Patients who have cancer detected in a sentinel lymph node biopsy traditionally underwent axillary lymph node dissection. Although this surgery is effective, it is associated with considerable side effects, including lymphedema and difficulties with arm movement.

Radiotherapy to unsuspicious axillary nodes offers excellent control of cancer in the axilla, according to study background.

Researchers with the AMAROS trial initially enrolled 4,806 patients with operable T1 or T2, clinically node-negative breast cancer.

Eligibility criteria included invasive breast cancer, tumor size of 0.5 cm to 5 cm, and clinically node-negative disease. Patients of all ages were enrolled, and breast-conservation therapy or mastectomy was allowed. Exclusion criteria included multicentric disease, receipt of neoadjuvant systemic treatment or previous axillary treatment, and prior malignancy.

Researchers randomly assigned patients to axillary lymph node dissection or axillary radiotherapy in cases when sentinel lymph node biopsy was positive. This randomization was done prior to sentinel node biopsy to allow researchers to perform frozen section evaluation from patients who were assigned to have axillary clearance and to prevent selection bias.

Slightly more than one-quarter (29.6%; n = 1,425) went on to have positive sentinel lymph node biopsy; of these, 744 had been randomly assigned to axillary lymph node dissection and 681 had been assigned axillary radiotherapy.

Axillary radiotherapy began within 12 weeks of sentinel node biopsy. The extent of radiotherapy was level I, II and III, and medial supraclavicular area. Patients received 25 fractions of 2 Gy, or an equivalent dose schedule.

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Axillary lymph node dissection began less than 12 weeks after sentinel node biopsy. Level I and II were mandatory, and level III was optional. Patients who had four or more positive nodes were allowed to have postoperative radiotherapy, as well.

Results of the first primary analysis, performed in 2013 after median follow-up of 6.1 years, showed 5-year cumulative incidence rates of axillary recurrence of 0.43% (95% CI, 0-0.92) in the lymph node dissection group and 1.19% (95% CI, 0.31-1.19) in the radiotherapy group.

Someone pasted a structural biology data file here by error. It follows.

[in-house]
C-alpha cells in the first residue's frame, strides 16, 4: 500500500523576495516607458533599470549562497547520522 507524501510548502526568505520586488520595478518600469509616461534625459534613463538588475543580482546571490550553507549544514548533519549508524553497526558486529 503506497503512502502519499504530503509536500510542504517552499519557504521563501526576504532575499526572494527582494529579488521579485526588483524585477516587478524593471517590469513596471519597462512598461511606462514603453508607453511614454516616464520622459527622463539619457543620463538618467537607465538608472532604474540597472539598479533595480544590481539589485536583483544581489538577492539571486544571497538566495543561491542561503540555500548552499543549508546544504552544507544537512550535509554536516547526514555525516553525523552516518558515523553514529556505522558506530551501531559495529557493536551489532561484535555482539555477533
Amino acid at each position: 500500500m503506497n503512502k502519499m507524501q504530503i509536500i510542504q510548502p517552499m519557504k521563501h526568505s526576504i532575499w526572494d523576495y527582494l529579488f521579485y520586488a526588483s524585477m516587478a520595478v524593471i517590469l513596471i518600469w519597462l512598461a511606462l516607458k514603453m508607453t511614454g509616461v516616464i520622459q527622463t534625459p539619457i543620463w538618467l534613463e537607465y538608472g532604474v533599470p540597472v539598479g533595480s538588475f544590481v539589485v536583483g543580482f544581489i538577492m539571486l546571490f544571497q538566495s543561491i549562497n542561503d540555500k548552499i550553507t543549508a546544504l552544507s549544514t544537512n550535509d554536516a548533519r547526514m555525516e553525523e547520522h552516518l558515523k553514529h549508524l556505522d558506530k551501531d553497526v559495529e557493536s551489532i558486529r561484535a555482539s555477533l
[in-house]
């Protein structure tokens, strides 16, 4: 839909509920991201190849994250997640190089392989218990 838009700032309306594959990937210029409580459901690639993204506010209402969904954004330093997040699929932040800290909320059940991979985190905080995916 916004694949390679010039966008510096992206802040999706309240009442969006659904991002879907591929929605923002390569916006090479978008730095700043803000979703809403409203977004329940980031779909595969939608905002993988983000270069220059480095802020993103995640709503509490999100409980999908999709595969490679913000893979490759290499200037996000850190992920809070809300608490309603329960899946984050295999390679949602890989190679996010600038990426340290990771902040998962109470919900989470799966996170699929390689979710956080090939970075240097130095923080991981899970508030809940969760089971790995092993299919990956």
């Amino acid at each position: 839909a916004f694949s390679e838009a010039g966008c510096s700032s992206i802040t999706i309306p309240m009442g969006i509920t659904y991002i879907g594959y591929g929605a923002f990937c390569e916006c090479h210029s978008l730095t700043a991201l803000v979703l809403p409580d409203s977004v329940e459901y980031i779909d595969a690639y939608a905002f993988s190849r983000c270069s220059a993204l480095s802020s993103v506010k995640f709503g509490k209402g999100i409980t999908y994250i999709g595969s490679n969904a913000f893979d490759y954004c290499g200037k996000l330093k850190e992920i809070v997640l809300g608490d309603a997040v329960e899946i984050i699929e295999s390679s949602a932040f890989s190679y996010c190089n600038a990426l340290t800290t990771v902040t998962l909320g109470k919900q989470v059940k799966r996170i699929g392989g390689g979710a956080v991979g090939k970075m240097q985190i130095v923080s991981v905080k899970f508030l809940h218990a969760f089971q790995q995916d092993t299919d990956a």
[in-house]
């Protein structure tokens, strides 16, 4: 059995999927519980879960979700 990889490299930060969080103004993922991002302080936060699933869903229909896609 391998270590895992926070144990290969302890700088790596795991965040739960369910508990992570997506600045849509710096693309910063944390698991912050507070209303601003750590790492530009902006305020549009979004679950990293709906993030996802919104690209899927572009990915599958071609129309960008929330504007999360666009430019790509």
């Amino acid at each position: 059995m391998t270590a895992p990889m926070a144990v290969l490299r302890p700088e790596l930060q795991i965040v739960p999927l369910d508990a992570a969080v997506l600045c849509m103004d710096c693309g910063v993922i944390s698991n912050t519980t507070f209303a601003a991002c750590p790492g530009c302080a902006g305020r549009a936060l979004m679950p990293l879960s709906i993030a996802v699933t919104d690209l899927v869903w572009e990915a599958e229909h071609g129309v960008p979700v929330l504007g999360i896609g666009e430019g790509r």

“This was not statistically significant. However, due to the extremely low number of events, the planned comparison was underpowered,” Rutgers said.

In San Antonio, Rutgers provided updated results based on median follow-up of 10 years, focusing on the patients with positive axillary sentinel lymph node.

The axillary lymph node dissection and axillary radiotherapy groups were balanced with regard to median age (56 years vs. 55 years), menopausal status (premenopausal, 38.1% vs. 42.5%), median tumor size (17 mm vs. 18 mm), tumor grade (grade 1 or grade 2, 71.9% vs. 78.3%), receipt of preoperative ultrasound of the axilla (59.2% vs. 61.5%), receipt of breast conservation surgery (81.9% vs. 81.8%) or mastectomy (17.1% vs. 17.8%), systemic therapy (chemotherapy, 60.9% vs. 61.3%; hormonal therapy, 78.6% vs. 77.1%; immunotherapy, 6% vs. 6.4%); none, 9% vs. 9.4%) and radiotherapy to the chest wall (84.9% vs. 87.8%).

Sentinel node biopsy results showed the median number of sentinel nodes removed in each group was equivalent (2; range, 1-3), as was size of metastases in sentinel nodes (macrometastases, 59.4% vs. 61.5%; micrometastases, 28.9% vs. 28.6%; isolated tumor cells, 11.7% vs. 9.8%).

Among patients who underwent axillary lymph node dissection, a median 15 nodes (range, 12-20) were removed. Two-thirds of patients (67.1%) had no additional positive nodes besides sentinel nodes removed, whereas 25% had one to three additional positive nodes removed, and 7.8% had four or more additional positive nodes removed.

The 10-year follow-up data continued to show no significant difference in axillary recurrence rate among patients who underwent axillary lymph node dissection (0.93%; 95% CI, 0.18-1.68) or axillary radiotherapy (1.82%; 95% CI, 0.74-2.94), translating to an HR of 1.71 (95% CI, 0.67-4.39).

Researchers also reported no significant difference in DFS (HR = 1.19%; 95% CI, 0.97-1.46) or OS (10-year OS, 84.6% vs. 81.4%; HR = 1.17; 95% CI, 0.89-1.52).

Distant metastasis-free survival rates were 81.7% in the dissection group and 78.2% in the radiotherapy group.

PAGE BREAK

The percentage of patients who underwent clinical observation or treatment for lymphedema was significantly less among those who received axillary radiotherapy at 1 year (21.7% vs. 39.9%; P < .0001), 3 years (17.9% vs. 31%; P < .0001) or 5 years (14.6% vs. 29.4%; P < .0001) after sentinel node biopsy.